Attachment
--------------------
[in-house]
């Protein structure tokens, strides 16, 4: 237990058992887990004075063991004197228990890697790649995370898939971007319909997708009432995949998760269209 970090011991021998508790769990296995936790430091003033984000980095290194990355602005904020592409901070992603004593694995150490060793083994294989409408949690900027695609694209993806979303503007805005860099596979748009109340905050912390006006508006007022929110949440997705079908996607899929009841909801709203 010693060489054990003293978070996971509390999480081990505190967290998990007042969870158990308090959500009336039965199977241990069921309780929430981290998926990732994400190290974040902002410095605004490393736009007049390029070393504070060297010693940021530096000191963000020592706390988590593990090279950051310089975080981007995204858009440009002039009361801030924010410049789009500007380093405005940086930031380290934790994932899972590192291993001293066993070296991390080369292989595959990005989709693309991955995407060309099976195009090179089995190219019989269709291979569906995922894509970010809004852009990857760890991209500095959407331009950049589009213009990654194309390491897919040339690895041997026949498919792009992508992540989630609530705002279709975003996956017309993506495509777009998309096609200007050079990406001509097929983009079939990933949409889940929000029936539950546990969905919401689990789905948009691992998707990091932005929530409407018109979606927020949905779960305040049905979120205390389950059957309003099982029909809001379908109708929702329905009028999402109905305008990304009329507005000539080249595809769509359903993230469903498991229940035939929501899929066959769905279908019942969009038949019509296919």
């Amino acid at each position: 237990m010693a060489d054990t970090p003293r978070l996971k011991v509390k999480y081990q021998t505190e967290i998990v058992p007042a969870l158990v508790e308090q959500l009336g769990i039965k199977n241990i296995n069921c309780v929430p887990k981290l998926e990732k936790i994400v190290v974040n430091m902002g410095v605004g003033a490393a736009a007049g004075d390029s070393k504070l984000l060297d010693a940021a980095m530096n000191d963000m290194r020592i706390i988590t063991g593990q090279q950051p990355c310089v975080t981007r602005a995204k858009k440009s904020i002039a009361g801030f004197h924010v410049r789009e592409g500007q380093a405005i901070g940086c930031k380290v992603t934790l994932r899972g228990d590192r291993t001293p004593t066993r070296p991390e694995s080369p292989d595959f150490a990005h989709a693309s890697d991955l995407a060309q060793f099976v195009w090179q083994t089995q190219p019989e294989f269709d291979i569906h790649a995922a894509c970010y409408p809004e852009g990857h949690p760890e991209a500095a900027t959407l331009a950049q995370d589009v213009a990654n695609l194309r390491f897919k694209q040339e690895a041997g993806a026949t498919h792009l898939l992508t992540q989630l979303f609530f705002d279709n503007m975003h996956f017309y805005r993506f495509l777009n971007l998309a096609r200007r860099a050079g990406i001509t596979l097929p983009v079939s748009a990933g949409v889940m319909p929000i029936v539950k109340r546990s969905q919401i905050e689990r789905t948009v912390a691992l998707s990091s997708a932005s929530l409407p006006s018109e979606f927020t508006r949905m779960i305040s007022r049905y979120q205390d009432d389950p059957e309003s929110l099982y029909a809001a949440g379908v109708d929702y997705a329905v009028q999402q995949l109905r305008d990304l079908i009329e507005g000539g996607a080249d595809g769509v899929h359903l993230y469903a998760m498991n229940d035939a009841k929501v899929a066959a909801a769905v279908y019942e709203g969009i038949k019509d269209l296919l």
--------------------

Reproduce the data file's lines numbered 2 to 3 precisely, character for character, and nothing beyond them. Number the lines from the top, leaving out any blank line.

């Protein structure tokens, strides 16, 4: 237990058992887990004075063991004197228990890697790649995370898939971007319909997708009432995949998760269209 970090011991021998508790769990296995936790430091003033984000980095290194990355602005904020592409901070992603004593694995150490060793083994294989409408949690900027695609694209993806979303503007805005860099596979748009109340905050912390006006508006007022929110949440997705079908996607899929009841909801709203 010693060489054990003293978070996971509390999480081990505190967290998990007042969870158990308090959500009336039965199977241990069921309780929430981290998926990732994400190290974040902002410095605004490393736009007049390029070393504070060297010693940021530096000191963000020592706390988590593990090279950051310089975080981007995204858009440009002039009361801030924010410049789009500007380093405005940086930031380290934790994932899972590192291993001293066993070296991390080369292989595959990005989709693309991955995407060309099976195009090179089995190219019989269709291979569906995922894509970010809004852009990857760890991209500095959407331009950049589009213009990654194309390491897919040339690895041997026949498919792009992508992540989630609530705002279709975003996956017309993506495509777009998309096609200007050079990406001509097929983009079939990933949409889940929000029936539950546990969905919401689990789905948009691992998707990091932005929530409407018109979606927020949905779960305040049905979120205390389950059957309003099982029909809001379908109708929702329905009028999402109905305008990304009329507005000539080249595809769509359903993230469903498991229940035939929501899929066959769905279908019942969009038949019509296919």
């Amino acid at each position: 237990m010693a060489d054990t970090p003293r978070l996971k011991v509390k999480y081990q021998t505190e967290i998990v058992p007042a969870l158990v508790e308090q959500l009336g769990i039965k199977n241990i296995n069921c309780v929430p887990k981290l998926e990732k936790i994400v190290v974040n430091m902002g410095v605004g003033a490393a736009a007049g004075d390029s070393k504070l984000l060297d010693a940021a980095m530096n000191d963000m290194r020592i706390i988590t063991g593990q090279q950051p990355c310089v975080t981007r602005a995204k858009k440009s904020i002039a009361g801030f004197h924010v410049r789009e592409g500007q380093a405005i901070g940086c930031k380290v992603t934790l994932r899972g228990d590192r291993t001293p004593t066993r070296p991390e694995s080369p292989d595959f150490a990005h989709a693309s890697d991955l995407a060309q060793f099976v195009w090179q083994t089995q190219p019989e294989f269709d291979i569906h790649a995922a894509c970010y409408p809004e852009g990857h949690p760890e991209a500095a900027t959407l331009a950049q995370d589009v213009a990654n695609l194309r390491f897919k694209q040339e690895a041997g993806a026949t498919h792009l898939l992508t992540q989630l979303f609530f705002d279709n503007m975003h996956f017309y805005r993506f495509l777009n971007l998309a096609r200007r860099a050079g990406i001509t596979l097929p983009v079939s748009a990933g949409v889940m319909p929000i029936v539950k109340r546990s969905q919401i905050e689990r789905t948009v912390a691992l998707s990091s997708a932005s929530l409407p006006s018109e979606f927020t508006r949905m779960i305040s007022r049905y979120q205390d009432d389950p059957e309003s929110l099982y029909a809001a949440g379908v109708d929702y997705a329905v009028q999402q995949l109905r305008d990304l079908i009329e507005g000539g996607a080249d595809g769509v899929h359903l993230y469903a998760m498991n229940d035939a009841k929501v899929a066959a909801a769905v279908y019942e709203g969009i038949k019509d269209l296919l």